QS 101: Make it Social

You’ve all heard the buzzwords being thrown around these days, “social media”, “social networking” etc. With the explosion of Facebook, Twitter, Foursquare and other social services it seems like you can’t go anywhere online these days without being bombarded with buttons yelling at us to “Share this!”, “Like This” or “Send this to a friend”. Why the proliferation of social sites and services? All of this shouldn’t be a surprise, after all we humans are social creatures. Rarely do we exist in complete isolation. Cliches like “No man(woman) is an island” are so popular because, well, they’re just true. So how does this relate to your Quantified Self practice?

You are a product of your social environment. We’ve known in the behavior sciences for a long time that the actions of one person can impact the actions of another. One of the most common concepts we’ve used to explain this is social support. To put it simply the social support represents the idea that we our behaviors are influenced and supported by our social structure (friends, family, colleagues, etc.). There are four fundamental types of social support that have been identified as being beneficial for starting and/or maintaining a behavior (follow the previous link for more detailed descriptions):

Emotional support – empathy, understanding, and caring  from others. 

Tangible support – material assistance (money, goods, tools, etc). 

Informational support – guidance, both subjective and objective knowledge. 

Companionship support – inclusion in a social group. 

One of the great things about Quantified Self is that we attempt to provide these four types of support at our meetups around the world and at our annual conferences. I’ve personally been able to find all four over the course of the last year and a half and consider myself immensely lucky to have found caring and smart people willing to support my self tracking journey. But, maybe you don’t have a meetup in your area or you’re not comfortable asking for support from a fellow group member, then what now? Well, one of the ways to enlist social support is to just ask someone who you trust and feel comfortable with to help you. This can be a major step for most people, but in most cases it is a step worth taking.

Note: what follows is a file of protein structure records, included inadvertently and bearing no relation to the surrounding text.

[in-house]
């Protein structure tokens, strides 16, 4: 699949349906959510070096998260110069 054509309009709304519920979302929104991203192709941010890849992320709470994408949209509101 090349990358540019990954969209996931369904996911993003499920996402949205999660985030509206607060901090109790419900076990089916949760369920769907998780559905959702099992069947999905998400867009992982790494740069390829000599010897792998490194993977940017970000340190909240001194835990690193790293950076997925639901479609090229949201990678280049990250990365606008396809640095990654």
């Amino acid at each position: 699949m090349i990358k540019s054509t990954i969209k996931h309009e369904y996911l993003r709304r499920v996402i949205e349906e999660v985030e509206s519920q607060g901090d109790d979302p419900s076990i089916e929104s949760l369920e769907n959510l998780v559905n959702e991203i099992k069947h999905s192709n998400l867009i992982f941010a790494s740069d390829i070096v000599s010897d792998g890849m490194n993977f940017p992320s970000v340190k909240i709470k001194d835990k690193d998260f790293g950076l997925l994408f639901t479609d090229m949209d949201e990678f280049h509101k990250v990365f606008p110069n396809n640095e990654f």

Briefly, the take away here is that when you are starting or looking to continue in your self tracking practice it is worthwhile to consider eliciting social support from others. Although we call ourselves the Quantified Self the notion of “self” does not mean our practices must be done in solitude. In fact, we celebrate and encourage informational support through our Guide and the Quantified Self Forums. We work hard to create collaborative learning and knowledge exchange and we’re always working on fostering the other aspects of social support, but I encourage you to look outside your local QS community to others in your social circles that may be able to provide you the support you need.

For a more specific example of the power of social support I highly encourage you to take the time to read the Transformative Power of Sharing Mood post by the wonderful Alexandra Carmichael.

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2 Responses to QS 101: Make it Social

  1. Alexandra Carmichael says:

    Great point, Ernesto! In fact, Moodscope just had a very interesting set of comments on a blog post asking its users “does sharing your mood tracking make a difference?”

    Reading through them brings up all the issues people have with sharing, like not wanting to burden others, feeling incentivized to fudge the data to seem better than it is, getting support they wouldn’t have found otherwise, forming very close bonds, etc.

    Worth reading! http://moodscope.blogspot.com/2012/02/does-mood-sharing-make-difference-one.html

  2. Jake says:

    This is a really interesting post, and is actually incredibly in line with what I wrote about on our latest http://www.moodpanda.com blog post – which addresses the topic of posting moods as part of a community, and the positive effect it can have, both because you are sharing your feelings, and because you can get some perspective from other people

    Sometimes posting your true feelings amongst real life friends isn’t easy, and communities like MoodPanda [and Quantified Self] provide and alternative where you can be true with yourself

    The blog post focuses on the difference between that, and Facebook:

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